A man for all reasons
Jean Charest is running for the leadership of the Conservative party. He has been here before, pulling the Party out of the ditch when only he and Elsie Wayne were left in the caucus after the 1993 wipe out of Kim Campbell’s Progressive Conservative Party. He led the Party first as interim leader in 1993, then as leader in 1995. In the following election in 1997, he pulled the Party from the brink, winning 20 seats, but the Reform Party had gained enough support to nullify further efforts. In 1998, he was recruited by the Quebec Liberals (the small c conservative party in Quebec) to become their leader and keep Quebec in Confederation. He chaired a committee leading the “NO” forces against separation. He then won the leadership of the Quebec Liberals and the premiership in 2003 where he served three consecutive terms until 2012.
For the past 10 years, he has been discovering the joys and tribulations of business, returning to the practice of law with the firm of McCarthy Tetreault LLP as part of their business law group. In the announcement of his joining them, the firm wrote, “Mr. Charest broke a 50-year provincial record by winning three consecutive election campaigns in 2003, 2007 and 2008. Under his leadership, Québec experienced a sustained period of economic prosperity, with stronger economic growth from 2008 to 2012 than the U.S., Europe, Canada and Ontario. His legacy includes the creation of the Council of the Federation, the “Plan Nord” as well as major hydro-electric, wind power projects and a significant infrastructure investment program. On the international scene, Jean Charest’s most noteworthy initiatives include initiating an unprecedented labour mobility agreement between France and Québec and convincing Canada and the European Union to negotiate a broad economic partnership that will put Canada in the middle of the world’s largest trading zone.”
All that is background about this man who started out in politics as a kid of 28, becoming the youngest person ever to hold a cabinet position. Despite being a public figure since 1984, he is still only 63 years old, an ideal age and with a vast experience to take on the ultimate leadership job in Canada.
And Canada needs his leadership. No idle dreamer, Jean Charest nevertheless has a dream of the Canada we all used to believe in, a place where we honoured our history and respected each other without label or hyphenation. He understands that when you lead, you must find accommodation for those who did not vote for you while continuing to pursue the agenda you were elected to achieve.
Wise leadership knows that new information, evolving events and a wider vision shifts perceptions and alters plans, but as long as progress is being made in a positive direction, the dream will ultimately come true although perhaps in a subtly transformed way that serves the widest needs.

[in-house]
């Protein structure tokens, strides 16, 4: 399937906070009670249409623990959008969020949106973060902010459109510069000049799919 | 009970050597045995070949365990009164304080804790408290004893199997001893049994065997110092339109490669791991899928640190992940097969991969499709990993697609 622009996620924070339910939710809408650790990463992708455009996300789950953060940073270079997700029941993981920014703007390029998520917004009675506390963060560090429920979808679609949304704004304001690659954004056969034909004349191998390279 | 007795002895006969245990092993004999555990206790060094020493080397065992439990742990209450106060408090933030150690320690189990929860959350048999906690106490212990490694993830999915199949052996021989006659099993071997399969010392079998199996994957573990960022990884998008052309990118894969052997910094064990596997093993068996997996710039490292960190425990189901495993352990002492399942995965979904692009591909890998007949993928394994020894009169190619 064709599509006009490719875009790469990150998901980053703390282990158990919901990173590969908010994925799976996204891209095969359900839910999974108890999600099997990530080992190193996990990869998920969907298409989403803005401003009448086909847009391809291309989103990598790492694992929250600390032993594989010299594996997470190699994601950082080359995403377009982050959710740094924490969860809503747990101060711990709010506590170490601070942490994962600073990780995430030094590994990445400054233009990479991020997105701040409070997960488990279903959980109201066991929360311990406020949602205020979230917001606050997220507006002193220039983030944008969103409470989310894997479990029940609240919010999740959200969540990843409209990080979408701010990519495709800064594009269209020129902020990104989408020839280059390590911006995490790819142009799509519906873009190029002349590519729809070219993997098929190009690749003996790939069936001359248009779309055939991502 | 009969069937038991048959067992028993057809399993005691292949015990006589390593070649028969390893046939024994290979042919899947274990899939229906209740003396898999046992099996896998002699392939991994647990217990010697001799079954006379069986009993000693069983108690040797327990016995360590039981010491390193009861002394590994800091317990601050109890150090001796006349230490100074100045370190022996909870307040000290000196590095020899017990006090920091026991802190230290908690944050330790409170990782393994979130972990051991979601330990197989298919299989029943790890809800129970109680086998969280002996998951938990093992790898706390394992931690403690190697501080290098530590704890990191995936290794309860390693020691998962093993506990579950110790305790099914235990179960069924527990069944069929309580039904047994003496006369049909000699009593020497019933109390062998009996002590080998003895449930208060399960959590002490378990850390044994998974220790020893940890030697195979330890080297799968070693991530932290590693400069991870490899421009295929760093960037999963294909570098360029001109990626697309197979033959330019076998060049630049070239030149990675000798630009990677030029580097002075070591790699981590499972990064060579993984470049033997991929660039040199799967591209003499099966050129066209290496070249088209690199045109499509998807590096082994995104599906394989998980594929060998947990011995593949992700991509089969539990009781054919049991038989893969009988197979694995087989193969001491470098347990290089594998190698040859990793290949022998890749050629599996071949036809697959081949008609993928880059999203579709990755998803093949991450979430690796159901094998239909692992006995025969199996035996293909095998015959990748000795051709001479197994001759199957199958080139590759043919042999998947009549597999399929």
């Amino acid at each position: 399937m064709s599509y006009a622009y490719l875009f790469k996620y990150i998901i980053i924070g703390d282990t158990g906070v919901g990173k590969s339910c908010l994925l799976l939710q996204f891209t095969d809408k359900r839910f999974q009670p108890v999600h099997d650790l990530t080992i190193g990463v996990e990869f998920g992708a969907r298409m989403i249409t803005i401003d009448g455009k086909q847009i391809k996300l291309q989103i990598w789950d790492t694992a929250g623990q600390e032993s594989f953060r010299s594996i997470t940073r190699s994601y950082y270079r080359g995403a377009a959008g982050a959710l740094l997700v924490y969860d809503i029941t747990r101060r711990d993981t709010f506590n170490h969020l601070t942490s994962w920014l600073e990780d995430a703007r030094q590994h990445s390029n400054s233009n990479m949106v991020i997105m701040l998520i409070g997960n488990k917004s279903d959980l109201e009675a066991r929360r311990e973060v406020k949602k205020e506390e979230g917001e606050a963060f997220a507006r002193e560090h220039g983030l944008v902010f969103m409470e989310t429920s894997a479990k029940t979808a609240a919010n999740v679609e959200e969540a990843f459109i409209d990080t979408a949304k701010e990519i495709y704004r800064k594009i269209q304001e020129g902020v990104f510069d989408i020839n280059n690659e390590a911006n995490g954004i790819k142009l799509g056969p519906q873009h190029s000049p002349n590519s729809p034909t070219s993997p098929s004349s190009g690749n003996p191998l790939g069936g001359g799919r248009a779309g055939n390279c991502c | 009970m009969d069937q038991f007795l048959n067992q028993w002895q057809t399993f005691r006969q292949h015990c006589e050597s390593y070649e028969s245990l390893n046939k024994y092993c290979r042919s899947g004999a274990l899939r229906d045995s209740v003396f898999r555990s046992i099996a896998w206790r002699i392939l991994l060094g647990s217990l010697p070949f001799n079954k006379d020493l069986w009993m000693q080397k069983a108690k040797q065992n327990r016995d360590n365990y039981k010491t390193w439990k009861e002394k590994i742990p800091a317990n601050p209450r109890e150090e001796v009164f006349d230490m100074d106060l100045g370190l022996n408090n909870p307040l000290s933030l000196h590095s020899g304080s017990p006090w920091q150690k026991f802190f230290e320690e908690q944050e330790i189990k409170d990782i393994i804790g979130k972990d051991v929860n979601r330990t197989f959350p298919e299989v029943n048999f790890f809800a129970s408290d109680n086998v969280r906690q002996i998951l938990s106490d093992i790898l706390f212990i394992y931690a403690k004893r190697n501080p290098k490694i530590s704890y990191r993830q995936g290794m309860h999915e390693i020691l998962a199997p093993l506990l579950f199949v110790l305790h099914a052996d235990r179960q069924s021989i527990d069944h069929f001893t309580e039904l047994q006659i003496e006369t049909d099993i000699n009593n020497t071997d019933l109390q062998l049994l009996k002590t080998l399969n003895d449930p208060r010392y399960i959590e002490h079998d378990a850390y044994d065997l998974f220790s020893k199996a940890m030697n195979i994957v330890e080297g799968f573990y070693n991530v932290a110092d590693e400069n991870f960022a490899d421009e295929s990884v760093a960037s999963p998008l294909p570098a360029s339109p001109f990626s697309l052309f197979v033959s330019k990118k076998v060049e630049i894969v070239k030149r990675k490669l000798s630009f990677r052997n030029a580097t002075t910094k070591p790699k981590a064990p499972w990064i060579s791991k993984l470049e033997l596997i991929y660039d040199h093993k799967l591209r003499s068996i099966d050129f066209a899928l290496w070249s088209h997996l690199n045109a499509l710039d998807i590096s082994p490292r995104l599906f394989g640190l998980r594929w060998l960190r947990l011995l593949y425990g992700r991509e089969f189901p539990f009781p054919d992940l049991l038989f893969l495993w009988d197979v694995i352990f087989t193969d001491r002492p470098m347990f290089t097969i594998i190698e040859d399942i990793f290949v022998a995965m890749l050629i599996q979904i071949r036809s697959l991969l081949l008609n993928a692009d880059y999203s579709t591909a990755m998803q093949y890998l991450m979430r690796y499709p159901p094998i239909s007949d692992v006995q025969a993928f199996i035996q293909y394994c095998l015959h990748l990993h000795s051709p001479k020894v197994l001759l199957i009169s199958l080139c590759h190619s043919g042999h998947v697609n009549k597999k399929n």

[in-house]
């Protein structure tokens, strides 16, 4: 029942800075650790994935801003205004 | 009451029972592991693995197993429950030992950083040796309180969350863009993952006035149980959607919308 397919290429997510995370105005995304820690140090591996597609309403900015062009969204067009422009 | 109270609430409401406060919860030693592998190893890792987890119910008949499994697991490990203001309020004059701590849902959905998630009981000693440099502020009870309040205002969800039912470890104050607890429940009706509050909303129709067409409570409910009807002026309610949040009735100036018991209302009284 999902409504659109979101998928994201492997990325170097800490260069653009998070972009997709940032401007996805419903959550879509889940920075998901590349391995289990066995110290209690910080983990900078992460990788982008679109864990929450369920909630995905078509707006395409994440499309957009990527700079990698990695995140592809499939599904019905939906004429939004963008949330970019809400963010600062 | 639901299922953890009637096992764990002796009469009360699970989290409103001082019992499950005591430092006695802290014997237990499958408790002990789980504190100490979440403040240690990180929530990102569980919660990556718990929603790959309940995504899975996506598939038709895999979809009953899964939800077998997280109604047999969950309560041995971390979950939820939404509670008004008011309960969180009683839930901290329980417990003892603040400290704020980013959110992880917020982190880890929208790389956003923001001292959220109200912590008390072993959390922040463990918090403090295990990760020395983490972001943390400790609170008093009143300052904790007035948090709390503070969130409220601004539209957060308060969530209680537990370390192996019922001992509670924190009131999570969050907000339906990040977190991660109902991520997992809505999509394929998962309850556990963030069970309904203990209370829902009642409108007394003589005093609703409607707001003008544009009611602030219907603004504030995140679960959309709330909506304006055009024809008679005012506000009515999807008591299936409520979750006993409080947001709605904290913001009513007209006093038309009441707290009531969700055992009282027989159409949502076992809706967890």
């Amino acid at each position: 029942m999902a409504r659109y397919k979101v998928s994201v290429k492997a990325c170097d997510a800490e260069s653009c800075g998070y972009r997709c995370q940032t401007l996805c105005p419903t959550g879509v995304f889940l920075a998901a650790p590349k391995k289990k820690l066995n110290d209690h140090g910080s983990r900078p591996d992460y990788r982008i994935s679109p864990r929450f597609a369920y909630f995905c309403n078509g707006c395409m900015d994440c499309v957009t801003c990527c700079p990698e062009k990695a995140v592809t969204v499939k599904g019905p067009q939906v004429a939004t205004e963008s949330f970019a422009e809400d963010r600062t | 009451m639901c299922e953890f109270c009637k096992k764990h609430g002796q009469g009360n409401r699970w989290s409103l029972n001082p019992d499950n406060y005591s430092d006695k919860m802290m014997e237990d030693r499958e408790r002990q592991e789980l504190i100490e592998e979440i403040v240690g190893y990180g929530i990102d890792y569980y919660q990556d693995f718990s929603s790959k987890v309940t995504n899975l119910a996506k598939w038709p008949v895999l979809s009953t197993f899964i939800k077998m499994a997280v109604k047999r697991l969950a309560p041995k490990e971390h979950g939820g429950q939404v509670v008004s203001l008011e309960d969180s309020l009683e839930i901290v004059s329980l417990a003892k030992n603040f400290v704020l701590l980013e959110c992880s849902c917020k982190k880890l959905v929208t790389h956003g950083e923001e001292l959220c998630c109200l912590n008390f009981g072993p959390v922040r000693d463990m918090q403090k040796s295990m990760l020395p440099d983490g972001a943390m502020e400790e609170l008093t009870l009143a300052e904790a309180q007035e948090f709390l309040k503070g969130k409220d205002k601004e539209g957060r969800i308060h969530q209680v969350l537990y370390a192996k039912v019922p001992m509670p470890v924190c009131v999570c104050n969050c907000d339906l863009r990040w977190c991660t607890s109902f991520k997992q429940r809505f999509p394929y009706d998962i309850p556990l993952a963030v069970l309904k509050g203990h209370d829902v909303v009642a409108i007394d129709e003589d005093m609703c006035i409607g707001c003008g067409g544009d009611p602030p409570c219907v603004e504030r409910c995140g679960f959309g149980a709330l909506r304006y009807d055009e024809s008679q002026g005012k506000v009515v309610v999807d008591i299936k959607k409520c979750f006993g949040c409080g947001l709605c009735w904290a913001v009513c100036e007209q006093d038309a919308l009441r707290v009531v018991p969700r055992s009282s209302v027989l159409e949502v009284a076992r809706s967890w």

For the past number of years, Canada has been wallowed in bitterness. While many felt that Stephen Harper did a good fiscal job of leading the country, he was not exactly a ray of Canadian sunshine. His dour style may have contributed to the excited welcome so many afforded his successor, Justin Trudeau, who won the election promising “sunny ways”. Sadly, the sun stopped shining almost immediately and his language has become increasingly divisive and spiteful. It has even affected a member, Joel Lightbound, a Quebec Liberal, who said earlier this year, “I can’t help but notice with regret that both the tone and the policies of my government have changed drastically since the last election campaign. It went from a more positive approach to one that stigmatizes and divides people”. He continued, “It’s time to stop dividing Canadians and pitting one part of the population against another.”
His words could not be more welcome. It is time to stop dividing, to end the politics of personal attack and finding wedges designed to drive Canadians apart. We need to reshape the narrative that allows Canadians of every party to feel well served by their prime minister. Jean Charest has the character and the experience to make this happen.
This is not to detract from any of the others who have their names on the leadership roster. There are some fine people vying for a seat at the head of the table, but right now, Canada needs Jean Charest to get us back on an even footing at home and in the world. There is lots of time for the younger potentials to learn the ropes and prove themselves. And my first advice would be, relax, learn to not take yourselves so seriously, smile, listen and understand that you need to be flexible because we live in a very big country with a lot of diversity.
These are traits that Jean Charest has instinctively. You won’t see him reading from a script – he knows who he is and what he thinks. He cares about this country from coast to coast, and as half Irish (his mother) and half French (his father), he has a foot in both traditional founding nations. He loves western Canada, feeling very comfortable here. He laughs a lot. He answers questions in a forthright way – no waffling or changing his story overnight. He has excellent judgement and good people skills.
We need him. If Jean Charest becomes leader, he will become the next prime minister because he will attract votes from many folks who like the balanced approach and we will all get a breather from the trauma fueled by the pandemic and its politicization over the last few years.